A herbarium is basically a library or museum of dried plant specimens. It is not only a collection of dried plants but also an educational and research institution. The first herbarium is attributed to Luca Ghini (1490-1556), but by the mid 1500s the art of herbarium-making was disseminated all over Europe. The herbarium of Gherards Cibo, a pupil of Ghini, was started in 1532 and still exists today. Originally herbarium pages were bound into a book. It was (Father of Plant Taxonomy)- Carolus Linnaeus (1707-78), the founder of the modern system of scientific plant names, who departed from the convention of the day. He introduced the idea of mounting specimens on single sheets and storing them flat in cabinets. This became the general practice by the mid 18th century and is still the standard today. In Nepal, National Herbarium and Plant Laboratories (KATH) is the largest and Government's owned Herbarium which has 165,000 specimens.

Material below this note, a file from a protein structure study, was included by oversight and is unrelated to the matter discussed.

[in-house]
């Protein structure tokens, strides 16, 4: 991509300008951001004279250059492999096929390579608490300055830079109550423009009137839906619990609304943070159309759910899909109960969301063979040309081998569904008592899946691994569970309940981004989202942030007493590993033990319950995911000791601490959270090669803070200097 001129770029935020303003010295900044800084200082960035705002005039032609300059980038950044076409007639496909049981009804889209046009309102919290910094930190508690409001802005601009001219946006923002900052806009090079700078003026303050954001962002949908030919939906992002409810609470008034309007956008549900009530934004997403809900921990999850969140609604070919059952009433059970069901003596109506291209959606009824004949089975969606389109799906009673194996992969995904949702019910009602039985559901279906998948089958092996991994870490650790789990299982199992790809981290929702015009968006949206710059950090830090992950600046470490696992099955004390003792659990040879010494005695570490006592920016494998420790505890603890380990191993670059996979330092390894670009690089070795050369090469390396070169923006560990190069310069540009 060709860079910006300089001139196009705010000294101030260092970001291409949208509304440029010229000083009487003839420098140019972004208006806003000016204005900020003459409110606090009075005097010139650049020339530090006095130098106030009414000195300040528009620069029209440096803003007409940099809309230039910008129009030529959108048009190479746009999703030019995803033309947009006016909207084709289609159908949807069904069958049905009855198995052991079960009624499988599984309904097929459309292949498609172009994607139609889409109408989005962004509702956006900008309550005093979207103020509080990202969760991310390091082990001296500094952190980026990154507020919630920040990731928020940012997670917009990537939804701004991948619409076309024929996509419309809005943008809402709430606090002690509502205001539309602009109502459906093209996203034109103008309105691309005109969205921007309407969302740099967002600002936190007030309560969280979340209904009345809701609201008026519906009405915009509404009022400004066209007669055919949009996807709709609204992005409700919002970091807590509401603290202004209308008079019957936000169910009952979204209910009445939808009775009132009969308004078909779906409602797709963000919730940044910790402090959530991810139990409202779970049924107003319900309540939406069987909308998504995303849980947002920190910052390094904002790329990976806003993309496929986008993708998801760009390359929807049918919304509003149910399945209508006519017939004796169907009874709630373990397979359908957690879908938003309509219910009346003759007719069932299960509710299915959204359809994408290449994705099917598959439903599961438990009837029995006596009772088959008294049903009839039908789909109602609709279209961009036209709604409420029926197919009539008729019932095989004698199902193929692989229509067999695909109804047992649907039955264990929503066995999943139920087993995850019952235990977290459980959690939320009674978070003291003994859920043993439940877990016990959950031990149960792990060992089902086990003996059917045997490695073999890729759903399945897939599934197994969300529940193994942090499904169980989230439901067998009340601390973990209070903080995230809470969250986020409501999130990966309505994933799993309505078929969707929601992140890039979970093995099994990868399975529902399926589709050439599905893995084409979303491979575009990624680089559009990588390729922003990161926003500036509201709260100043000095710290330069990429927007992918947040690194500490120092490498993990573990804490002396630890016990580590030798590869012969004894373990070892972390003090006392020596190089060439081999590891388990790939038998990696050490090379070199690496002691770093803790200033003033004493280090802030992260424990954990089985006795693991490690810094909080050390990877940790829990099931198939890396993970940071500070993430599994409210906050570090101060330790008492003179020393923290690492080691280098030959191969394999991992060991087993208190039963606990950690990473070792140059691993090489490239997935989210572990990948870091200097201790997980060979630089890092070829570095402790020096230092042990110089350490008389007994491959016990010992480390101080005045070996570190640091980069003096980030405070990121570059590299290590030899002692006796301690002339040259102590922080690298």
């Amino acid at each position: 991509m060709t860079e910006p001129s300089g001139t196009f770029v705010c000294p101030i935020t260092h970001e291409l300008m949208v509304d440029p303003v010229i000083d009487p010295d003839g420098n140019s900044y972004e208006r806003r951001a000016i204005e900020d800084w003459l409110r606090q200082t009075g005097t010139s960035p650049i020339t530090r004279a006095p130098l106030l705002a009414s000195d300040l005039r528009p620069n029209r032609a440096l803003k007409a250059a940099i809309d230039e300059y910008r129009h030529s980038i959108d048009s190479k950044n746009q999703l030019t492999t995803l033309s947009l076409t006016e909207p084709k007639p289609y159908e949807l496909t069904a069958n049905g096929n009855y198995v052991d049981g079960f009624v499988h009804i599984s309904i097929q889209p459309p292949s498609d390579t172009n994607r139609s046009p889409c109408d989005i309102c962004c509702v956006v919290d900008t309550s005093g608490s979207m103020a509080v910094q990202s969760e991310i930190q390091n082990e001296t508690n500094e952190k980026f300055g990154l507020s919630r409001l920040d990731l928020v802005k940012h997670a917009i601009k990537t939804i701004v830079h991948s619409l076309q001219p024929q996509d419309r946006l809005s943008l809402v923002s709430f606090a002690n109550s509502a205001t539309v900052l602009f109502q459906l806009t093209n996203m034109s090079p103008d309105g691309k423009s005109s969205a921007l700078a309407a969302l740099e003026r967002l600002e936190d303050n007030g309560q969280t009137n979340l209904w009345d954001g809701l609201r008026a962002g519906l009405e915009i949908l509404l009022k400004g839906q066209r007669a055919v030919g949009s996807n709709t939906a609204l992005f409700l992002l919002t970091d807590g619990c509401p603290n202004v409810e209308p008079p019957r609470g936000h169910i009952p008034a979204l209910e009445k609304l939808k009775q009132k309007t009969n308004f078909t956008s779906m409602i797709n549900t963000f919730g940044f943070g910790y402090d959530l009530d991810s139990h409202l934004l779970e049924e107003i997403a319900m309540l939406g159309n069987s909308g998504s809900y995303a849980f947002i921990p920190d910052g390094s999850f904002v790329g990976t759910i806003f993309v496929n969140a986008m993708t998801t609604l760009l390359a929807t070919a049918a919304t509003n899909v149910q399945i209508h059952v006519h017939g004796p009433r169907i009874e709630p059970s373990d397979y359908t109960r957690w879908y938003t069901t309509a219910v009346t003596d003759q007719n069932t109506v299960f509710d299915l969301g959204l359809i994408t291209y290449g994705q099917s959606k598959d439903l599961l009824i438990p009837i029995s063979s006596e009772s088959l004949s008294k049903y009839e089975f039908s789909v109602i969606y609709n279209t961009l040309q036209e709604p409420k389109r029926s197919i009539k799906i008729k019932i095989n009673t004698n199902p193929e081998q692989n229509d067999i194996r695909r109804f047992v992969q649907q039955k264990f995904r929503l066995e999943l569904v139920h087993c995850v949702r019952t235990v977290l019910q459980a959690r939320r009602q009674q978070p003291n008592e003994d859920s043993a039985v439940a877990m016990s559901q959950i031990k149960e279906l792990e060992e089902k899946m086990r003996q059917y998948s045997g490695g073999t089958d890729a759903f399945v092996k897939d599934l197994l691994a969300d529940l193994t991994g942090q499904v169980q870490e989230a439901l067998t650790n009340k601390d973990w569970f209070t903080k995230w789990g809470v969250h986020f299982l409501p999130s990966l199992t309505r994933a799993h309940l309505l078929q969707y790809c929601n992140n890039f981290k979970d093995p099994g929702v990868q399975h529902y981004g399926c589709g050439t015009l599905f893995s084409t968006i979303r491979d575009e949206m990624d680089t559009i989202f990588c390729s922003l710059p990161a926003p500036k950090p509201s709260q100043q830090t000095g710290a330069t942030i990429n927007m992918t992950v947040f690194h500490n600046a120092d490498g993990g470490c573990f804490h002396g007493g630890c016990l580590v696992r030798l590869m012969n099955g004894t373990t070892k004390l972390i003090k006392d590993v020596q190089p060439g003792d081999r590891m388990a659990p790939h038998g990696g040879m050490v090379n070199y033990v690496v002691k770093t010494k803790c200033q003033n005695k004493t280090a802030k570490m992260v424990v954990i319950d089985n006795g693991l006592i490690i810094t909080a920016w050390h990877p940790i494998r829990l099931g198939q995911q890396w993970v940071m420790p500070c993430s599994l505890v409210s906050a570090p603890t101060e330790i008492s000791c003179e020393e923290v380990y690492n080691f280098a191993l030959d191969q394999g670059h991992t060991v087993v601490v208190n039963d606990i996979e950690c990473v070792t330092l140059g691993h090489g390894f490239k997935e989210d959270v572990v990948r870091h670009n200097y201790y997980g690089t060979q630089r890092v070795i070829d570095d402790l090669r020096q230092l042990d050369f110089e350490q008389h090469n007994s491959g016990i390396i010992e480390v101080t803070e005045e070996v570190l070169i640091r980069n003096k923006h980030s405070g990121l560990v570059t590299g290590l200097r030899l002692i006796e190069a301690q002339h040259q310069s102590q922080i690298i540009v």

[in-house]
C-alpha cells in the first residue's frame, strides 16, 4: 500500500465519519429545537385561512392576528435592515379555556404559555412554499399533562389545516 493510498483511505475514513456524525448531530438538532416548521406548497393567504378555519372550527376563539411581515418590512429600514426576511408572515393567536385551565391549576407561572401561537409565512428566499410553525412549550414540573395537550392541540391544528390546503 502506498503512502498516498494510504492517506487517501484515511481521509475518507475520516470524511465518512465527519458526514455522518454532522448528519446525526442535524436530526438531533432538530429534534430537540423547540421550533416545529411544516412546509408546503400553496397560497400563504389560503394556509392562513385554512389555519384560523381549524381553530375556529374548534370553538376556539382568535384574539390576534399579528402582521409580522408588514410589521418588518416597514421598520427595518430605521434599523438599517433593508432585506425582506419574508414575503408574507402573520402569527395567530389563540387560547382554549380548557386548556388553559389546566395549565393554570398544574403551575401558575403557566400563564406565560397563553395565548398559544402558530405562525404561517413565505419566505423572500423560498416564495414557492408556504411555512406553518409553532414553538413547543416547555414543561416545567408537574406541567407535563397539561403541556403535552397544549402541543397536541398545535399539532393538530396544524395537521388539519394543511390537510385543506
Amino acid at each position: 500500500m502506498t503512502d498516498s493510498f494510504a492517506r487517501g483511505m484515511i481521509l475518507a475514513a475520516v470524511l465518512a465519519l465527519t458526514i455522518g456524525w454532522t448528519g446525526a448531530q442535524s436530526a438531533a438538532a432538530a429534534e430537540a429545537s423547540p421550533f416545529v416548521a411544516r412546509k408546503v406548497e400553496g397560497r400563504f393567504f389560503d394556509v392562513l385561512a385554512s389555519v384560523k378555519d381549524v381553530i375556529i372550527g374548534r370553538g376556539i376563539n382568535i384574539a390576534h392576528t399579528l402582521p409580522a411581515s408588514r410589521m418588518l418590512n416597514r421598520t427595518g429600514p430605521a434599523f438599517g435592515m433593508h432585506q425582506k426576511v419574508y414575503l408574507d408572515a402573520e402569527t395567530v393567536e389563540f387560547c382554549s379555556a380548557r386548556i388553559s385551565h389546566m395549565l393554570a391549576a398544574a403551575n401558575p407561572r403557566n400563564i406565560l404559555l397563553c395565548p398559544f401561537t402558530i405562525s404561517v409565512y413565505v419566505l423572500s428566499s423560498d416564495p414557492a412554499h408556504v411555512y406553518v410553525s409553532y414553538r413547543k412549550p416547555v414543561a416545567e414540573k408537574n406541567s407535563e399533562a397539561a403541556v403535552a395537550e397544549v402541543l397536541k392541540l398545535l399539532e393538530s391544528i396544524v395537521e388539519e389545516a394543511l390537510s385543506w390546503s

The Nepal Herbarium, whose main responsibility is to research and a mass information about the plants of Nepal, has specimens of only about 50 percent of the total vascular species recorded in the country. The specimens of lower plants like algae, fungi, lichen and bryophytes, account for only a quarter of the total. The vast collection of specimens of Nepalese plants found in museums abroad were gathered by botanists of many countries who visited Nepal before the establishment of Nepal Herbarium now, National Herbarium and Plant Laboratories (NHPL) was established in 1961 at Godavari. Prior to that, for want of a local institution where they could be kept safe and for use later, botanists from abroad had no place to hand over their extra specimens so, ultimately, they were placed in the museums of their own countries.